-How was Israel to treat a stranger and alien? Sabbath was commanded for everyone, including the alien. One note, not alien like outer space, alien as in not a citizen. Even Lev. And Deut. Talk regularly about how God’s people are to treat aliens and sojourners. For example, they’re commanded to not harvest their field all the way to the edge, they’re commanded to leave grapes that fall when you’re harvesting for the poor and the sojourner. Similarly for us today, how should we treat the stranger and the alien, those different from us?

-I was reminded this week of one of my favorite books: The Rise of Christianity because the author died over the summer. Stark was a sociologist, and in the book studied the early church through a sociological lens, concluding that the reason the early church spread was their care for the poor and marginalized. Friends, we should be known for those who care for everyone, but especially the poor and marginalized (poor materially, spiritually, emotionally). This has been the marker of the church since Jesus commissioned us! It’s no coincidence that so many hospitals used to be named after saints (until they all got bought out), because Christians took care seriously! Even the word “hospital” was taken from “hospitality” that Christians showed to aliens and strangers.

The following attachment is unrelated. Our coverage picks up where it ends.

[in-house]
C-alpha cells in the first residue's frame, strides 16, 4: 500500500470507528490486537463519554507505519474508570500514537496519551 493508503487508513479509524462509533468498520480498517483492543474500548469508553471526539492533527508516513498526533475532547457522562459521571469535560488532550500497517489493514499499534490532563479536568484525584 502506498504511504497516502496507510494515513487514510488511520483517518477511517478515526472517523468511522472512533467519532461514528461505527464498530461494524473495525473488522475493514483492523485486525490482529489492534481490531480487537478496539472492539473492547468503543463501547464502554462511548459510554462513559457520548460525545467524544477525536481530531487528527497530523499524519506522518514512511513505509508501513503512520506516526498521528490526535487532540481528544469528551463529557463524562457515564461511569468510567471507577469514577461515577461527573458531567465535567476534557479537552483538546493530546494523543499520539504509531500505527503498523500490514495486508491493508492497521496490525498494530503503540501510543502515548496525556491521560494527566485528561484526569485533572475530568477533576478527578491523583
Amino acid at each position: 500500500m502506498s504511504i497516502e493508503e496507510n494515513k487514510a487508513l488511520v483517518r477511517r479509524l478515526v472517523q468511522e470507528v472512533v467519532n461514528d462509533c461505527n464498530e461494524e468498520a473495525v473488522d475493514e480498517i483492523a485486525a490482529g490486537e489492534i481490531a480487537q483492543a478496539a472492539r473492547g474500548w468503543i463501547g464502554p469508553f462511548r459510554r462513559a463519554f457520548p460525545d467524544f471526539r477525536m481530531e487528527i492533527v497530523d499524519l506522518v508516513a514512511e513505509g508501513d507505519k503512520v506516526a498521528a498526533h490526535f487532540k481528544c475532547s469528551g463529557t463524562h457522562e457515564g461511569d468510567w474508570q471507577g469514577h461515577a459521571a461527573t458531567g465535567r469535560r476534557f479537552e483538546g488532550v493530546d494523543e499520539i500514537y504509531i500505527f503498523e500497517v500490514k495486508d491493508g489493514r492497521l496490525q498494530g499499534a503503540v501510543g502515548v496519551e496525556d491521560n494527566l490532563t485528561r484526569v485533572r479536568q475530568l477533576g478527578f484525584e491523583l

-This is a high bar, but the best part is we don’t need to do it alone, nor are we the first generation to be wrestling with these ideas. Look what we’re built on. We aren’t the foundation! Christianity in the big scheme of human history, doesn’t depend on us, because even if we were wiped out today, God has people following Him faithfully across the globe.

-There is a tendency to get myopic and overly fixated on right here and now instead of remembering our past and the reasons for our hope. This forces us to ask the question: where are you building the foundation of your life on? Because if you’re in Christ, He’s the cornerstone, and literally nothing can shake that foundation, not even hell itself! 

-We also need to note that it is: “being joined together” it’s not done, and it won’t be until Christ comes back. That means that as long as we have breath in our lungs on this side of eternity, we need to continue pursuing peace with God, and preaching peace to those who are near and those who are far.

-By doing this, God’s people grow into a “holy temple”, AKA the place where God’s presence dwells. This is the craziest part of salvation! God is no longer mediated through a law or an intricate sacrificial system, He now lives in those of us who are believers. The reality that God’s dwelling place is with humans is already happening, but we are often completely oblivious to it. Why don’t we often believe enough to pray “your kingdom come and your will be done,” and instead try to pursue these things through purely human efforts? It will never work! Instead, we need to die to those worldly ways, submit ourselves to God’s work in us through His Spirit, and become one new people.